Producers: Jennifer George, Abby Pucker, Barrett Rouen and Emily Cohn   Director: Emily Cohn   Screenplay: Emily Cohn   Cast: Isabelle Barbier, Deeksha Ketvar, Sadie Scott, Will Janowitz, L.H. Gonzalez, Abdul Seidu, Dylan Rogers, Daniel Cramer, Jerry Lee Tucker, Isabelle Kenet and Ralph Fineberg   Distributor: Lightyear Entertainment

Grade:  C

Like old wine in new bottles, Emily Cohn’s college comedy offers a hackneyed premise in packaging as glitzy as its modest budget will allow.  What’s distinctive about “CRSHD,” though, isn’t merely its extensive dependence on social-media tropes in the telling, but its female-centric perspective.  Whether that’s enough to make it worth watching is another question.  Viewers who can identify with its characters may find it engaging, but others will probably be more irritated than amused.

In a cast dominated by young performers with limited experience and equally uncertain ability, but who seem age-right for their roles, Isabelle Barbier plays Izzy Alden, a somewhat homely but likable girl coming to the close of her freshman year at an Ohio liberal arts college.  She’s made a past with her best buds, vivacious blonde Fiona (Sadie Scott, going the wild, wacky route) and the more subdued Anuka (Deeksha Ketkar, underplaying quietly) to lose their virginity before the semester ends, but as yet hasn’t succeeded, though she imagines herself in clinches with every potential partner she bumps into.

The answer, it’s hoped, is a special “crush” party being given by one of the popular girls on campus.  That’s a bash to which you submit the name of your crush, who gets a personal invitation.  You, in turn, must have your name submitted to get an invite yourself.  Of course, it will take some finagling to win entrance to the party—which will take the trio into some unfamiliar territory.

Then there’s the issue of whose name to submit as your crush.  Izzy is torn, going through candidate after candidate by—of course—consulting social-media platforms for possibilities.  That might have led to a series of boring computer-screen montages, but Cohn enlivens things visually with a variety of tricks.  She uses bright pastel colors and animation, as well as direct remarks to the camera, to invigorate the trio’s conversations with one another.  And when it comes to Izzy’s consultation of guys’ postings on dating sites, she presents the fellows directly addressing the audience in split-screen format.  She’s striving for a riot of color and goofiness that will make the potentially dreary material not just palatable but fun.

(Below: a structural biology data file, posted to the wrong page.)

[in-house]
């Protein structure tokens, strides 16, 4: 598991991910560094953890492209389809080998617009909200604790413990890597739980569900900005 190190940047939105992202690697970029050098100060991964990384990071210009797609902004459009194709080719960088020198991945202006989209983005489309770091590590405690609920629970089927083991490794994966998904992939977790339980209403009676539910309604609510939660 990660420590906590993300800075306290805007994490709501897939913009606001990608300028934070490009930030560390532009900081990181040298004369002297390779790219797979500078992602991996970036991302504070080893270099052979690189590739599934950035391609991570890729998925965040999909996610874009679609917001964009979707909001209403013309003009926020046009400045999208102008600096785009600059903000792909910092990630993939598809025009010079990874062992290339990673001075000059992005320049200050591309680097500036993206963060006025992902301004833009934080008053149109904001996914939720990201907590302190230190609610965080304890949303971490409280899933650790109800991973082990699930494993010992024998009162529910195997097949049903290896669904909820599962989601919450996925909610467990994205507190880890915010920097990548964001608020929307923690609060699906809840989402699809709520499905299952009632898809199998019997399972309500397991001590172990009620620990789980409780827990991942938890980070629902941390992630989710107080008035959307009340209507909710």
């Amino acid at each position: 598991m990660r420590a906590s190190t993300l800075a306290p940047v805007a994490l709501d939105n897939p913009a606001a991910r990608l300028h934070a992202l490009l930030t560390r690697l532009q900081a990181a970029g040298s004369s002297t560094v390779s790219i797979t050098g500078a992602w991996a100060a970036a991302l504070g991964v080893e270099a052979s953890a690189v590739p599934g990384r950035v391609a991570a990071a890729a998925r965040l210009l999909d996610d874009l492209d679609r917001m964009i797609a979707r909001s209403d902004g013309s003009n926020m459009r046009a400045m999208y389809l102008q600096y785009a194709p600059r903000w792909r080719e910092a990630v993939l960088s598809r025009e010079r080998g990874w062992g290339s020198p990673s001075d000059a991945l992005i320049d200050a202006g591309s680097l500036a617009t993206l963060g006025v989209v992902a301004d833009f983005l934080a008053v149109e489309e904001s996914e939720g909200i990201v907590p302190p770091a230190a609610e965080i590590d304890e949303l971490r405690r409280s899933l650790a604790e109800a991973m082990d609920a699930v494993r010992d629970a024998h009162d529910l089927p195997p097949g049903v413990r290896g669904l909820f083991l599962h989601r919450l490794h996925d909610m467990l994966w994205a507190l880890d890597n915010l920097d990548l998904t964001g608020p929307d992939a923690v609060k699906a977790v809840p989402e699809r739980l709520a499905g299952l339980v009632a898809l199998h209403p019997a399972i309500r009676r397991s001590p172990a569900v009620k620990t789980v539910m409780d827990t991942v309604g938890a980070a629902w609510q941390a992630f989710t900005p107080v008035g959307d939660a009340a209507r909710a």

At the same time, however, her script frequently strays into banal cliché.  One episode, for example, involves the difficulty underage customers have in securing alcohol with fake IDs, and though it takes a turn into an impromptu drinking party with a couple of guys in the middle of a cornfield (complete with interventions by a cop), the familiarity of the idea indicates a loss of imagination that’s, unfortunately, not an isolated occurrence.

The film closes, of course, with the big party, where hook-ups proliferate, but while it’s refreshing to have this kind of story told from a female perspective, that’s not quite as unusual as it used to be in the days of “Porky’s” and “American Pie.”  An increasing number of pictures, particularly independent ones from women directors, have taken that approach, so “CRSHD” is hardly unique in that respect.  Moreover, its treatment of the male characters is about as stereotypical as that of the girls in the older, male-centric versions of such studies ordinarily were.         

Nonetheless “CRSHD” is good-natured, and, for an obviously low-budget effort, it demonstrates considerable visual pizzazz in the work of cinematographer Saaniya Zaveri and production designer Josh Blankfield; the visual effects of Dorian Levine add to the mix.  The editing by Cohn and Michelle Botticelli is another perky ingredient, as is the music by Matthew Liam Nicholson.

So while Cohn may not have crushed it, as it were, she’s at least treated a pedestrian premise with more imagination than one might expect.  It’s just not enough.